It's good flip - in this scenario the effects of the choice to come out extend beyond the person having to make it. I am familiar with the clergy project and I am entirely sympathetic to their situation. That being said, however, I think it is incumbent upon the preacher (in this scenario) and his wife to start working on other life skills to remove themselves from the situation as soon as possible without forcing the family into destitution.

In my original scenario, though, the kid (neophyte adult) is only responsible for himself and to continue to deceive is causing others potential harm. For example, if the parents are both working two jobs to be able to send the kid to college then his deception directly relates to the quality of life and resource availability of his/her parents. As reprehensible as we may see them witholding that funding the kid would still be gaining for other's suffering. Consider also potential siblings who may be going without to fund the cryptoatheist's college education.

I like the angle you brought to this but they are distinctly different - your scenario puts the needs of the family as the justification for the deception. In my scenario the only beneficiary is the cryptoatheist and others may suffer for his/her decision.

Josh
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13-12-2013, 10:04 PM
RE: Advising Morally
(05-12-2013 01:24 PM)Adrianime Wrote:  I get what you are saying. I have probably said my position enough to where you get it, but I think kids are in such an important part of their life, that choosing to face discrimination and fallout from their parents by being honest is not the best choice if it jeapordizes their future. I always say they should review their own situation, consider their options, and make the decision themselves. but it's important for them to know what the decision to "come out" can mean..what it can lead to. And I think withholding that information is what leads to the best outcome much of the time.

Anyways, I liked your response to the boat question. I start with something similar.
Ask for volunteers and HOPE that that would resolve the issue.

However beyond that, different situations would give different needs for different people. For instance if this boat needed to rebuild civilization then kids would actually be the least valuable people (as unpopular an idea that is). The older people with more experience..and more to teach would have more to offer in a rebuilding effort. Similarly women of breeding age would be valuable in order to continue as a species. From a cold, emotionless sort of view, eliminating the men who did not have useful skills, or eliminating the women who couldn't breed and had no useful skills, or eliminating the children who are more of a burden then a resource (of course they provide happiness) might be the "best" route.

From an emotional point of view, in trying to offer a fair chance at living to all, going for the oldest might be the best (fairest) route. After all, they had their run, right?

*sigh* honestly I don't know what I would do though. I would almost want to die instead of having to make the decision. But then at the same time I also wouldn't..and I would just be thinking about how that would just put the burden on somebody else.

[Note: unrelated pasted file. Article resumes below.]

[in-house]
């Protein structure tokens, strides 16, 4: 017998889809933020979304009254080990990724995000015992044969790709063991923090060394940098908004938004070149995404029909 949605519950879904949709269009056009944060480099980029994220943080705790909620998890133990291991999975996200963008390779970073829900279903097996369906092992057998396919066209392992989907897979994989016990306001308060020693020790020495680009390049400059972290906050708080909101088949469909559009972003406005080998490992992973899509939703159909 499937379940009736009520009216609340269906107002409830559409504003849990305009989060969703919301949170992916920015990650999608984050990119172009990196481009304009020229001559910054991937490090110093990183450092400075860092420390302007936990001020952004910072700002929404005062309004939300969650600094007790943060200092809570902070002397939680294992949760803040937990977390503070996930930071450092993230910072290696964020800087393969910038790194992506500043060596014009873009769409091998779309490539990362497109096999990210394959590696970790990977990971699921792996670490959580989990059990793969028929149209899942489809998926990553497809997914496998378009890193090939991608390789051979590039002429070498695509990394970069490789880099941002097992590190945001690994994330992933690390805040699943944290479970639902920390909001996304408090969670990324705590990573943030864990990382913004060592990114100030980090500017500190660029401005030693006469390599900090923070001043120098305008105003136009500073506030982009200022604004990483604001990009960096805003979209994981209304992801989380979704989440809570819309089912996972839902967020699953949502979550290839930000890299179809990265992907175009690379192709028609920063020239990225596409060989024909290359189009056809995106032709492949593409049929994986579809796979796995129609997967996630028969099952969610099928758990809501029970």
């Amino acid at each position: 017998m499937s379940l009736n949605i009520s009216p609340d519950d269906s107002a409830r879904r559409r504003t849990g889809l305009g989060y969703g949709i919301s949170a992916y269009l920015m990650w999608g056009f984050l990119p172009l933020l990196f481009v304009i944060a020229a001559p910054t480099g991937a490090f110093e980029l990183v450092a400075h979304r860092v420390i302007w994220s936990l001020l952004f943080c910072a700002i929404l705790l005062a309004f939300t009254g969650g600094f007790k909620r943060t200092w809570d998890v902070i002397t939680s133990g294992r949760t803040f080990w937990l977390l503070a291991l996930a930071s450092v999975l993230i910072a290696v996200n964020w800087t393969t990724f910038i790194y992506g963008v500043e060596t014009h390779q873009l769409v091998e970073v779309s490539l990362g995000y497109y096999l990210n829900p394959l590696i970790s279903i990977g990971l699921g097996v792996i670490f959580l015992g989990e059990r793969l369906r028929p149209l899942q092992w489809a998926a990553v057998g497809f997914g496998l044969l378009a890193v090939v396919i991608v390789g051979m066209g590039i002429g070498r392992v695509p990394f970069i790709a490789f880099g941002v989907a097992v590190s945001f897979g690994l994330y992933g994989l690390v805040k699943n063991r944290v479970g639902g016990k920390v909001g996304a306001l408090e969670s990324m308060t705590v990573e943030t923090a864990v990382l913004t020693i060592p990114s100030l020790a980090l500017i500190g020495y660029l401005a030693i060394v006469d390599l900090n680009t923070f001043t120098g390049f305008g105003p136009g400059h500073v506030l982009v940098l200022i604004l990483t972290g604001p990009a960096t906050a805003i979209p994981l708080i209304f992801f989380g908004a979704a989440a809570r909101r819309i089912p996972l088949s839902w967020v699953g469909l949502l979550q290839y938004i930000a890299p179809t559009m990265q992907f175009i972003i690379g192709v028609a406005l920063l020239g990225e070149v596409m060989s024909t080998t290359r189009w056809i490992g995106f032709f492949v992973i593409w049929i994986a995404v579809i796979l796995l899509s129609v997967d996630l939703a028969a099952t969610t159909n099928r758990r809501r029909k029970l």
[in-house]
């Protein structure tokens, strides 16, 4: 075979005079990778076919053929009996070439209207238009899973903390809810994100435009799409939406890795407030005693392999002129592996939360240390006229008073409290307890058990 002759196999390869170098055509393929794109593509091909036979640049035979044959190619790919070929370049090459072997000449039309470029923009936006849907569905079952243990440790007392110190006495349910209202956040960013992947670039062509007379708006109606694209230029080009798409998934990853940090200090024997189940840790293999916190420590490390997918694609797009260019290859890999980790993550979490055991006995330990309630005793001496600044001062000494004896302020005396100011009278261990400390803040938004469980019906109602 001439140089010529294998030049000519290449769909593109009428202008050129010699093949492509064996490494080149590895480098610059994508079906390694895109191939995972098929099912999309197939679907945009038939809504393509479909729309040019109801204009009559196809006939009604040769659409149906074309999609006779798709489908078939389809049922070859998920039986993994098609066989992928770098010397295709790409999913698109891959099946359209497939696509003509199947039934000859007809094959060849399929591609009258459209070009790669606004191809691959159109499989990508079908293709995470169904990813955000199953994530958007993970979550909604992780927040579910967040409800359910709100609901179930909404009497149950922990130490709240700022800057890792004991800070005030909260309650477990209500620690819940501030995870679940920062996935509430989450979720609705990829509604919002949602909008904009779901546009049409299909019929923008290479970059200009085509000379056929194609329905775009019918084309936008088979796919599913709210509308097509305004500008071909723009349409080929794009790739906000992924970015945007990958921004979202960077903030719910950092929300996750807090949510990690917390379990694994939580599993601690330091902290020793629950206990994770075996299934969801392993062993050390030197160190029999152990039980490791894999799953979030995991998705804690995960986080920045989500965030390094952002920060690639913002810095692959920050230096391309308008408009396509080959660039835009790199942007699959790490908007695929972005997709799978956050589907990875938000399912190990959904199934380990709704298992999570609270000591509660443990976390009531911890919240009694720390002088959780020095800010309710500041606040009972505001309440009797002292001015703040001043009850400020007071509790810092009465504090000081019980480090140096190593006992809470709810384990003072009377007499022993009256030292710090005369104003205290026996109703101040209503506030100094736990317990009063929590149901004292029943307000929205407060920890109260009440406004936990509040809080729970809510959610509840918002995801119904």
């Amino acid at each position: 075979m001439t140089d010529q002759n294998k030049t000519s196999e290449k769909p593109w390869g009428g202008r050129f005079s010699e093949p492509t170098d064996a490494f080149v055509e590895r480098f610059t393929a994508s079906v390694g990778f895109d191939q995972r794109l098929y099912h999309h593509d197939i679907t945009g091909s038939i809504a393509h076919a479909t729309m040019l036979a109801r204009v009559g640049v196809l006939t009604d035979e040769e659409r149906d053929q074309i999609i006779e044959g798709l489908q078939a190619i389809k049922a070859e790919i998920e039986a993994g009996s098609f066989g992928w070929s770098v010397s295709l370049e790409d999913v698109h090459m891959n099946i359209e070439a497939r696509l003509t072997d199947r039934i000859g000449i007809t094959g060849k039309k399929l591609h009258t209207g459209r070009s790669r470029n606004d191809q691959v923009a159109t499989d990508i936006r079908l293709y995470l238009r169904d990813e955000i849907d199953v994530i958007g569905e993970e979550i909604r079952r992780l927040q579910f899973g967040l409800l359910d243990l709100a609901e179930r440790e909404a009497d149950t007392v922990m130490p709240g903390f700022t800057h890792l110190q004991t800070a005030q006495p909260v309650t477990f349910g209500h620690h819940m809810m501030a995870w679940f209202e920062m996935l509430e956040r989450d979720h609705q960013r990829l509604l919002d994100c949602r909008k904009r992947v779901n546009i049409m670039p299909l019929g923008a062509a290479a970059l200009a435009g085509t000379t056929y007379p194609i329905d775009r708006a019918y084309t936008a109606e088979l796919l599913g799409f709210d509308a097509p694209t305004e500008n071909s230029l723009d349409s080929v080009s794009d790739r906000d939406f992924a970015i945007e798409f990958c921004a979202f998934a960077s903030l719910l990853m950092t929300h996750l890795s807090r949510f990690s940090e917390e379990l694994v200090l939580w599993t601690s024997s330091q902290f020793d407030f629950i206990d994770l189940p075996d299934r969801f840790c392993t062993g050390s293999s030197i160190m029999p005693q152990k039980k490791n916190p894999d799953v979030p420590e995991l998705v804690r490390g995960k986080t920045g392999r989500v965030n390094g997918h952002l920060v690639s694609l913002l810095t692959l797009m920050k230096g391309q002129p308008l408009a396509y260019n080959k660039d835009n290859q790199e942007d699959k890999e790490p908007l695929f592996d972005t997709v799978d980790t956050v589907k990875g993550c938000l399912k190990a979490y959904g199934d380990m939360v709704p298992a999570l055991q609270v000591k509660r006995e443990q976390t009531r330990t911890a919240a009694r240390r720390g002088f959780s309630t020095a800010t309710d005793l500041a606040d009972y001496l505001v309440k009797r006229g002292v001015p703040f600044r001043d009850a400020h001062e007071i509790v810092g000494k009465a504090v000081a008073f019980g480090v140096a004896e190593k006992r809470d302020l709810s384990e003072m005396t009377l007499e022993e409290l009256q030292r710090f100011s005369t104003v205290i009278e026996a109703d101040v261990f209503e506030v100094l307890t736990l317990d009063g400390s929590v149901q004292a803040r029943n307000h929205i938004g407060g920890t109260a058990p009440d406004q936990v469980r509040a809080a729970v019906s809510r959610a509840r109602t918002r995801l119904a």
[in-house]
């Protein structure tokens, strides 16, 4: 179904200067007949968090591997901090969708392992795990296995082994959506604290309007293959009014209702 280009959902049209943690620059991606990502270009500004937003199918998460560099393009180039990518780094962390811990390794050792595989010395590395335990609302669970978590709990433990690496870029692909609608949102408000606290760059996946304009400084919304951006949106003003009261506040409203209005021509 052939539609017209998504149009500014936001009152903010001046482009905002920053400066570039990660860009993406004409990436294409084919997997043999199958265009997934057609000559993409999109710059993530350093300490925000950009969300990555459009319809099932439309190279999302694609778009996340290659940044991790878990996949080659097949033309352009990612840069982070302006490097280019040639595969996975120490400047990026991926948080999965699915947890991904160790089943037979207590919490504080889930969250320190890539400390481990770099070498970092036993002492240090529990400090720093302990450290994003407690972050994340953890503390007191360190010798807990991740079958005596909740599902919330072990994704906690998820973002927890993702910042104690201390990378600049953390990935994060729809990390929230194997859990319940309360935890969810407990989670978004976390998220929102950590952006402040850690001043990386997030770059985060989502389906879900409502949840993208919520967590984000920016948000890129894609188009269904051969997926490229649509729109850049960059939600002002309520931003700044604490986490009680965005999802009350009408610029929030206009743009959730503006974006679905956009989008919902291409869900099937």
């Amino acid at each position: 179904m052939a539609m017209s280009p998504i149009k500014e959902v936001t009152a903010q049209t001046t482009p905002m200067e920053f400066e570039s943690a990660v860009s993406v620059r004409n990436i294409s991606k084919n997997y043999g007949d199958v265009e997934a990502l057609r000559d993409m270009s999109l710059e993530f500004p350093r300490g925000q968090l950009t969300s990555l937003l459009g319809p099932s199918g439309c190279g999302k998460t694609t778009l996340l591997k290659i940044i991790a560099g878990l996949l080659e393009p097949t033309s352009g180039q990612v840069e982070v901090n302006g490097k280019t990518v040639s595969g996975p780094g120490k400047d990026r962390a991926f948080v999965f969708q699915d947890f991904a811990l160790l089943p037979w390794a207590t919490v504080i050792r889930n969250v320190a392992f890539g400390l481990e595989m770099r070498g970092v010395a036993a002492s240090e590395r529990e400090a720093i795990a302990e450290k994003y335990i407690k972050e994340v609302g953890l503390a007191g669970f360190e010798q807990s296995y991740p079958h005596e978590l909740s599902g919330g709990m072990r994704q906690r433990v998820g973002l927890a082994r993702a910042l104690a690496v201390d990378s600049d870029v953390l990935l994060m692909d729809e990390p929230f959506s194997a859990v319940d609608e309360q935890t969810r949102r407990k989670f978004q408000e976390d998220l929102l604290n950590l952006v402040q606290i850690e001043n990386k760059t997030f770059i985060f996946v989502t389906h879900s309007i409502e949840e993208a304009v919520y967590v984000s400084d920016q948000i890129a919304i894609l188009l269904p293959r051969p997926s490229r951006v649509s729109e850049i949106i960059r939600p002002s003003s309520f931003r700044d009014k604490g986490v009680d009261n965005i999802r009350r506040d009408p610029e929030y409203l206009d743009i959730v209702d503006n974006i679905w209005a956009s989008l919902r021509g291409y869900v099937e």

Let's hope we never find ourselves in those types of situations.

Let's hope we don't. Given the other circumstances your outlined (repopulation concerns, ability to recover from a survival skill viewpoint, etc.) I don't like the choices either but think you and I are thinking along the same lines.
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13-12-2013, 10:16 PM
RE: Advising Morally
(13-12-2013 09:59 PM)joshChase Wrote:  I think it is incumbent upon the preacher (in this scenario) and his wife to start working on other life skills to remove themselves from the situation as soon as possible without forcing the family into destitution......

I like the angle you brought to this but they are distinctly different - your scenario puts the needs of the family as the justification for the deception. In my scenario the only beneficiary is the cryptoatheist and others may suffer for his/her decision.

Josh

So you would say that it would be morally acceptable for the deception in the case of the preacher, but not for the child?

I guess what I took away from the OP was a sense that you felt that keeping the deception going, even in the face of loss, would be immoral. This would hold true for both situations, although I would agree the amount of initial loss is greater for one than the other.

But keep in mind that for the child, it's not only his/her own lives they are worried about, but also that of their parent. Any child who loves his parents and knows the loss and pain that may come of it (regardless of any supposed future financial support) would be hesitant to be the cause of such a situation. Especially if it can easily be avoided by keeping silent.

The preacher on the other hand, has his entire flock to worry about, let alone the potential repercussions for him and his family. They believe in his integrity and honesty as a man of faith to lead them spiritually.

Who would you say has the greater moral responsibility to come clean?

But now I have come to believe that the whole world is an enigma, a harmless enigma that is made terrible by our own mad attempt to interpret it as though it had an underlying truth.

~ Umberto Eco